Between my love of game consoles and working on Z+ with AMD I perhaps have an unhealthy obsession with AMD APUs. When AxiomTek announced (1, 2) a single-board-computer with Zen CPU cores and Vega graphics I was… intrigued, and thought it might make for a nice Steam Box.


Details on the CAPA13R board are available from the product page and more detailed spec sheet. Common features:

  • AMD Ryzen Embedded V1605B or V1807B APU
  • DDR4 SO-DIMM (up to 16GB of memory)
  • 1 x M.2 Key B (for SSD), 1 x M.2 Key E
  • 2 x 10/100/1000 Mbps Ethernet
  • 2 x USB 3.2 Gen2
  • 2 x HDMI, 1 x DisplayPort++, 1 x LVDS

Notably, it lacks wifi and bluetooth. The wifi I can do without (the board requires external power so an ethernet cable is fine), but I added a USB bluetooth adapter I had laying around.

  V1605B V1807B
Memory DDR4-2400 DDR4-3200
Power min. RMS (W) 12V @ 2.5A 12V @ 4.2A

Details on the AMD SoC are available from the Ryzen Embedded V1000 series product page and the product brief. All models have 4 cores (8 threads, 4M L2 cache) Zen micro-architecture CPU married with a Radeon Vega 8 GPU (GCN5):

  V1605B V1807B
CPU base/max GHz 2.0 / 3.6 3.35 / 3.8
GPU CU/GHz/TFLOPS 8 / 1.1 / 1.1 11 / 1.3 / 1.8
TDP range/nominal (W) 12-25 / 15 35-54 / 45
DDR4 (MT/s / GB/s) 2400 / 19.2 3200 / 25.6

Like NVidia’s Jetson Nano, the memory bandwidth is rather low. For comparison, the original Xbox One/Xbox One S has 8 Jaguar cores (pre-Zen, 8 threads), 12 CUs (GCN2, 1.3/1.4 TFLOPS), and DDR3 at 68.3 GB/s. It’s difficult to make an “apples to apples” comparison because Zen has 52% improved IPC, GCN 2 and 5 are fairly distant, and the Xbox has an additional 32 MB of ESRAM at 200+ GB/s (generally used for render targets). But, the V1605V and V1807B are “in the ballpark” of the original Xbox and Xbox S, respectively- memory bandwidth aside.

I picked up a lower-end CAPA13R with the V1605B and added:

  • Transcend 240GB SATA III 6Gb / s MTS420S 42mm M.2 SSD
  • HyperX Impact DDR4 16GB, 2666MHz CL15 SODIMM XMP - HX426S15IB2 / 16
  • PicoPSU-60 12V DC-DC ATX Mini-ITX 0-60W power supply power
  • Salcar 60 W Transformer Power Adapter (12 V 6 A, 5.5x2.5mm)
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Until ATX12VO (also see this guide) becomes more of a thing, I’m using a 60W PicoPSU with pins 13 and 14 (OR pin 14- PS-ON- to one of the other GNDs) shorted to power the system. Depending on your power supply of choice, another approach may be necessary.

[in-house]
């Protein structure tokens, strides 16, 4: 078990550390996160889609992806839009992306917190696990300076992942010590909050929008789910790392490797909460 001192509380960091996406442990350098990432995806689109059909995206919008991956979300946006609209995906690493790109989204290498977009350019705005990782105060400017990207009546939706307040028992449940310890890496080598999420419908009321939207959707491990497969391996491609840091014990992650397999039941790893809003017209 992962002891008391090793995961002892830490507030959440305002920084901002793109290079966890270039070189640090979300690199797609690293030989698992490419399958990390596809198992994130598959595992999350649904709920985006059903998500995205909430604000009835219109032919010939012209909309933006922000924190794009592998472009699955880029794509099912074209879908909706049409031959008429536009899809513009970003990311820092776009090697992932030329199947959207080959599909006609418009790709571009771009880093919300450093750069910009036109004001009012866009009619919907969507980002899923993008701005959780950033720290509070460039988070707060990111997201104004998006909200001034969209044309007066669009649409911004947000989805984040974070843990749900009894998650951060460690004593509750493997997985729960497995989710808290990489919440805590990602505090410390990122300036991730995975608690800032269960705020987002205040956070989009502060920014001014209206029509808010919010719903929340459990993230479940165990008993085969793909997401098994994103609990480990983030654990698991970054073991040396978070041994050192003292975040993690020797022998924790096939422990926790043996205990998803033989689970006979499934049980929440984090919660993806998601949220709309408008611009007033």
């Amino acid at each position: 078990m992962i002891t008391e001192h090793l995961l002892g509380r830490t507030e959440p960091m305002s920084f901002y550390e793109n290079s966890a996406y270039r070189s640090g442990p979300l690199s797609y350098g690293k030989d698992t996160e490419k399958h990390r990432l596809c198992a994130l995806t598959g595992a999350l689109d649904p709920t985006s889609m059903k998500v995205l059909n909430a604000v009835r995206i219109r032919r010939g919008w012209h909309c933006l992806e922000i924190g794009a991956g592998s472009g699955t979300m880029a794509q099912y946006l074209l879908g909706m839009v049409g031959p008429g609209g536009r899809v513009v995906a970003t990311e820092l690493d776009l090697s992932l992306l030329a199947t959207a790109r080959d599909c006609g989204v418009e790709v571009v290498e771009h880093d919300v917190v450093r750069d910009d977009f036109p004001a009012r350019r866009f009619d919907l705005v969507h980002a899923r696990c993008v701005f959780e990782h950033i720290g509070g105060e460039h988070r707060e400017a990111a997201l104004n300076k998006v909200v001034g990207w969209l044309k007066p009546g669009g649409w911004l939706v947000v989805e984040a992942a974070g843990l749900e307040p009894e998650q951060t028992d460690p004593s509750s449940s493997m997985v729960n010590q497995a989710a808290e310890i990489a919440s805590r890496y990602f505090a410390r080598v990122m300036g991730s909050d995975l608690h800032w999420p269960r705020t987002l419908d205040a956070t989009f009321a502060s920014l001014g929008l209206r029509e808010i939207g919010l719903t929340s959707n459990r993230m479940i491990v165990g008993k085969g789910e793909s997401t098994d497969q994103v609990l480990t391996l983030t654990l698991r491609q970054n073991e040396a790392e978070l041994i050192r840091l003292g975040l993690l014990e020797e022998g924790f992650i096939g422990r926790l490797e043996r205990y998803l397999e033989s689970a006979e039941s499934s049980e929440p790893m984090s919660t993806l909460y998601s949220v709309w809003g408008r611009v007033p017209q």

It’s worth mentioning SSW1, the small switch to the far left of the external ports. With 1-2 closed (switch away from the external ports) auto power on is disabled and the soft power button is needed to power on the system. With 2-3 closed (switch towards external ports) power on is enabled and just plugging the system in will auto power on.


Installed Windows 10 20H2/19042.631 and the drivers to get audio and graphics working. Otherwise stuck with the stock install and ran a few benchmarks:

Benchmark Settings Score Min/Avg/Max FPS
Unigine: Heaven 4.0 4K/OpenGL 45 1.1 1.8 4.0
Unigine: Heaven 4.0 1920x1200/OpenGL 252 4.5 10.0 24.1
Unigine: Heaven 4.0 1080p/OpenGL 317 5.1 12.6 35.1
Unigine: Superposition v1.1 1080p med/OpenGL 857 5.72 6.41 7.89
Unigine: Valley 1.0 1920x1200/DX11 596 9.7 14.2 24.1
Benchmark Settings Score Graphics CPU
3DMark Demo Time Spy v1.2 4K/64-bit 595 529 2085
3DMark Demo Time Spy v1.2 1920x1200/64-bit 641 571 2170

So, not cut out for 4K gaming. However, during none of the benchmarks did the heatsink even become warm, and even the 1080p performance isn’t very good. I wondered if either the PicoPSU or power adapter just wasn’t delivering enough power, but the GPU seemed to be fully engaged:

What stands out is the GPU has only 1 GB of dedicated memory. This was a limiting factor for us with the Z+ console (which had a carve-out of 2 GB for dedicated graphics memory leaving 6 GB of system memory). In our case, we had a BIOS option to specify the amount reserved for VRAM, but the CAPA13R BIOS currently has no such option.

In hind-sight I probably should have gone with the V1807V since the GPU is ~60% more powerful.

Update 2021/4/22:

Received a new BIOS from Axiomtek with a 3GB carve-out for dedicated GPU memory (see Updating BIOS). I re-ran some of the benchmarks and there was no meaningful change…

This coincides with the general consensus that increasing the amount of dedicated memory doesn’t improve performance because the GPU accesses memory through the same unified bus as the CPU (UMA) and shared memory allocated by the driver/OS has the same performance.

But why did Z+ show a performance difference? I believe there’s a few key differences:

  1. Z+ had significantly less memory; 8 GB vs 16 GB here.